46. The interconnect structure of claim 40, wherein the conductive layer is comprised of copper.
Description
FIELD

This invention relates to the field of fabricating semiconductor devices and, in particular, to composite low k dielectrics.

BACKGROUND

Modern integrated circuits generally contain several layers of interconnect structures fabricated above a substrate. The substrate may have active devices and/or conductors that are connected by the interconnect structure.

Interconnect structures, typically comprising trenches and vias, are usually fabricated in, or on, an interlayer dielectric (LD). It is generally accepted that, the dielectric material in each ILD should have a low dielectric constant (k) to obtain low capacitance between conductors. Decreasing this capacitance between conductors, by using a low dielectric constant (k), results in several advantages. For instance, it provides reduced RC delay, reduced power dissipation, and reduced cross-talk between the metal lines.

Some materials that may be used for ILDs are sol gel dielectrics. Sol gel materials, such as silica sol gels, start as a sols, or solutions, and go through a phase transition to form a wet gel. Typically, the solvent is extracted from the wet gel to form an ILD, with pores distributed through out the ILD. These pores allow sol gel materials to obtain low k dielectrics. However, these dielectrics often posses bad mechanical properties, which leads to fragility during hardening and semiconductor fabrication. For example, ILDs with weak mechanical properties may crack or otherwise break down during harsh fabrications steps, such as chemical mechanical polish (CMP).

Another material that may be used for ILDs is zeolite or silica zeolite. Zeolite films are advantageous in that they have a relatively uniform pore distribution and have good mechanical strength. Furthermore, zeolite films have dielectric constants (k values) in the range of 2 and below. Yet, zeolite is a crystalline structure, which makes forming a uniform film extremely difficult. Discontinuities in an ILD may cause line to line leakage or diffusion into the ILD materials.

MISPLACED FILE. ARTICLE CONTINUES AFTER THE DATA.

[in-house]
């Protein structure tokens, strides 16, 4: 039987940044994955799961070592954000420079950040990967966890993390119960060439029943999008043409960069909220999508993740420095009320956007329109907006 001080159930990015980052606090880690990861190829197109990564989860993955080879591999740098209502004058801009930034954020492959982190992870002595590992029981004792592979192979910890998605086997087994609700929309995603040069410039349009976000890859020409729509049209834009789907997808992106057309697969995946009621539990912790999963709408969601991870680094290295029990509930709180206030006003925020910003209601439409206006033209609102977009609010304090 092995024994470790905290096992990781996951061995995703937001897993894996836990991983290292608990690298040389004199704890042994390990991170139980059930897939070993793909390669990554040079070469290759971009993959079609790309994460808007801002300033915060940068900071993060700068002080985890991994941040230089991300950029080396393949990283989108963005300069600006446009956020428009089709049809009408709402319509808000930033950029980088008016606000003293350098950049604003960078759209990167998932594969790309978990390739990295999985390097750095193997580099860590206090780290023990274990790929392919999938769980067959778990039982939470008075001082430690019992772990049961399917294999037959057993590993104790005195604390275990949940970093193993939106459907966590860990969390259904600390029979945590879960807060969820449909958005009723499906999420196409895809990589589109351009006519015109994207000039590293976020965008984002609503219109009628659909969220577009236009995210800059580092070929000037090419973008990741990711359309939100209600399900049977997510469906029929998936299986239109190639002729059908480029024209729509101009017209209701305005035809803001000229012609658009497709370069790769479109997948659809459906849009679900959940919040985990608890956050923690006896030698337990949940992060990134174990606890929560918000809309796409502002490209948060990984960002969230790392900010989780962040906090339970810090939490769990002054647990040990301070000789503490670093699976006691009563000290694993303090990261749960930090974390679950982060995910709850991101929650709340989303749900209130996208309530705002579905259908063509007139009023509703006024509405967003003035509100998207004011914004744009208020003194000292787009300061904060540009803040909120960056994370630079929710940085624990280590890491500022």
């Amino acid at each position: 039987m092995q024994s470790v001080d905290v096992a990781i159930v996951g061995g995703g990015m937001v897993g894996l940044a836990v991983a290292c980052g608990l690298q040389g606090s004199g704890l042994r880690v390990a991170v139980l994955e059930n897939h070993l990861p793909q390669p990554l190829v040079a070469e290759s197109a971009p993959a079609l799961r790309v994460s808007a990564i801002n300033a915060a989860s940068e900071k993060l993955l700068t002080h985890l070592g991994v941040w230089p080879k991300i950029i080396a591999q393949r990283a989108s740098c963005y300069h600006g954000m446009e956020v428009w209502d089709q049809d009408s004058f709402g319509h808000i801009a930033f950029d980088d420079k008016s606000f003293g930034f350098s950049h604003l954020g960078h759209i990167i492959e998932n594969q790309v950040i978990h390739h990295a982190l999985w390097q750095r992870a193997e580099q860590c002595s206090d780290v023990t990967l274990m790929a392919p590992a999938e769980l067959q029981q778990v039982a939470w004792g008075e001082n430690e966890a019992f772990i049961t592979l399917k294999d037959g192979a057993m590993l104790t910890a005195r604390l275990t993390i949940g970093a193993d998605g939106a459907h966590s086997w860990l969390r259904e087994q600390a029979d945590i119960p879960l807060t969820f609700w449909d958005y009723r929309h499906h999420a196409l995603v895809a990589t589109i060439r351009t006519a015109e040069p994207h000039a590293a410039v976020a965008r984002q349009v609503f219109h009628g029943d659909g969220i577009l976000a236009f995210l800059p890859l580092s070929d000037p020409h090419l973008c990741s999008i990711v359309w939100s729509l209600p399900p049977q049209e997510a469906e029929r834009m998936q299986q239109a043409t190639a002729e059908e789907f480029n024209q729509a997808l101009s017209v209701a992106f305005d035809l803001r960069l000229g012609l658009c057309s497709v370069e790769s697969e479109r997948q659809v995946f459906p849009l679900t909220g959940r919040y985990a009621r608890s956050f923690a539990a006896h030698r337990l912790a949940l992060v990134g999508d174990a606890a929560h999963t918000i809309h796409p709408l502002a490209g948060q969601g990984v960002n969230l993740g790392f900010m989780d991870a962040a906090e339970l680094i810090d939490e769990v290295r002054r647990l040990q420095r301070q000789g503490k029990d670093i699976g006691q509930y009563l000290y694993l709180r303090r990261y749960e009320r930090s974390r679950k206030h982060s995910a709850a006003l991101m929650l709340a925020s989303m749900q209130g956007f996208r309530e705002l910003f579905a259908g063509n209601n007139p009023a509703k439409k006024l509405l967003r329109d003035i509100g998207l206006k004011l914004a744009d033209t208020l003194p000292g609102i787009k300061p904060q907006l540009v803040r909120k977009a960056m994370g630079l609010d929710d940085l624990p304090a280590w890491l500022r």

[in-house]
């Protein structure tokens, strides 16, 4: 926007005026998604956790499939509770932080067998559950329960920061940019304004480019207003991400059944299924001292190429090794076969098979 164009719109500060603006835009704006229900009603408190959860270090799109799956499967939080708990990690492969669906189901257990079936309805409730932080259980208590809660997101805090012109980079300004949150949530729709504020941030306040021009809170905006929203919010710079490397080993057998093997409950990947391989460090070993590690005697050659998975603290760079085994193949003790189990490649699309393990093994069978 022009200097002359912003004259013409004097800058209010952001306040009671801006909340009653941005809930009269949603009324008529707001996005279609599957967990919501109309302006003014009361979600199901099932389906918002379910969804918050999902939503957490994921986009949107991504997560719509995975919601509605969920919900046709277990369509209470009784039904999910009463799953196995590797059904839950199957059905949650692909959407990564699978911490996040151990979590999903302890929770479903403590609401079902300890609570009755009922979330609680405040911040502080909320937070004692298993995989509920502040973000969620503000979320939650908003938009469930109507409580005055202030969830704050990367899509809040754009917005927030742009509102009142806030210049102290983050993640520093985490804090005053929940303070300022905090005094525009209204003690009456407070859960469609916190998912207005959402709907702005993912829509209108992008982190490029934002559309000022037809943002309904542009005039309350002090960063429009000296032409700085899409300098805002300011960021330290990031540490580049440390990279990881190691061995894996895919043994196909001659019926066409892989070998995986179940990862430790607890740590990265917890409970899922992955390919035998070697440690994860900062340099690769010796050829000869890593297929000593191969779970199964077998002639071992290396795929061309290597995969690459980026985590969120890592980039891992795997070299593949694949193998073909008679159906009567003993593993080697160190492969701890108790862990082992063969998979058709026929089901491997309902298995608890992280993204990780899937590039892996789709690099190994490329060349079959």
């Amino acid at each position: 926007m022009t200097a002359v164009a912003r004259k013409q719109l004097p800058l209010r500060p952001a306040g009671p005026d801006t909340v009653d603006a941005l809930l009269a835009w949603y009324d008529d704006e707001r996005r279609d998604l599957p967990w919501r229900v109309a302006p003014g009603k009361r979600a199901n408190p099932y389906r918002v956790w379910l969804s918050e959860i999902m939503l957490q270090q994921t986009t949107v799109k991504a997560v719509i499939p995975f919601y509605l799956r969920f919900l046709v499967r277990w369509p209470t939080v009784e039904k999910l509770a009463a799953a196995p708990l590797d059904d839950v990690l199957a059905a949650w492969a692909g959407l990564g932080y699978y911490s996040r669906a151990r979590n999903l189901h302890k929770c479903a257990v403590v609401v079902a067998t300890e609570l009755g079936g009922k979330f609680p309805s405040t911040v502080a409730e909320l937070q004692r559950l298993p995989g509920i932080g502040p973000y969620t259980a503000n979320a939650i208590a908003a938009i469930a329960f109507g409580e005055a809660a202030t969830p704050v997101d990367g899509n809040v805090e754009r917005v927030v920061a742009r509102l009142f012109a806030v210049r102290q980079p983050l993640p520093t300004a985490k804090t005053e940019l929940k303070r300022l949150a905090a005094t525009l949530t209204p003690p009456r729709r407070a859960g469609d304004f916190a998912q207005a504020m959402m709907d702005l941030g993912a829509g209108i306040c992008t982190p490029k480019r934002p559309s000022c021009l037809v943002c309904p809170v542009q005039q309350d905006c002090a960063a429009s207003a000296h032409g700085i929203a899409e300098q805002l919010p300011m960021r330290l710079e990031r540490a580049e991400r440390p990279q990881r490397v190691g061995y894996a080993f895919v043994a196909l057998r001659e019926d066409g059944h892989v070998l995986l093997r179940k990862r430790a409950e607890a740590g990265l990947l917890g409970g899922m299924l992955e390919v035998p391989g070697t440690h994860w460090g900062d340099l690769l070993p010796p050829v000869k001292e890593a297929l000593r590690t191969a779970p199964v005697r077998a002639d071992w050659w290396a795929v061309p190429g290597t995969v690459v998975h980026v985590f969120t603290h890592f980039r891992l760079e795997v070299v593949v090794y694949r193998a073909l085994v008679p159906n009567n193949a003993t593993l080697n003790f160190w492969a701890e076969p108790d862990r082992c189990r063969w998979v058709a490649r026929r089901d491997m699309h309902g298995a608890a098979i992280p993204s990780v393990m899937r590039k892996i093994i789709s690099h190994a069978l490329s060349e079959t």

BRIEF DESCRIPTION OF THE DRAWINGS

The present invention is illustrated by way of example and not intended to be limited by the figures of the accompanying drawings.

FIG. 1 illustrates a sol with zeolite particles dispersed in the sol to make a sol-zeolite colloid.

FIG. 2 is a cross-sectional elevation view of an underlying layer with a conductor and an etch stop disposed on the underlying layer.

FIG. 3 is a cross-sectional elevation view of the sol-zeolite colloid from FIG. 1 after it has been deposited on the underlying layer from FIG. 2.

FIG. 4 is a cross-sectional elevation view of FIG. 3 after extracting some solvent to form a wet gel.

FIG. 5 is a cross-sectional elevation view of FIG. 4 after approximately all of the solvent has been extracted to form an aerogel.

FIG. 6 is a cross-sectional elevation view of FIG. 5 after the structure has been calcinated.

DETAILED DESCRIPTION

In the following description, numerous specific details are set forth such as examples of specific, sols, alcohols, acids, silicate precursors, etc. in order to provide a thorough understanding of the present invention. It will be apparent, however, to one skilled in the art that these specific details need not be employed to practice the present invention. In other instances, well known methods and materials, such as spin-coating, dip-coating, and sol-gel processing have not been described in detail in order to avoid unnecessarily obscuring the present invention.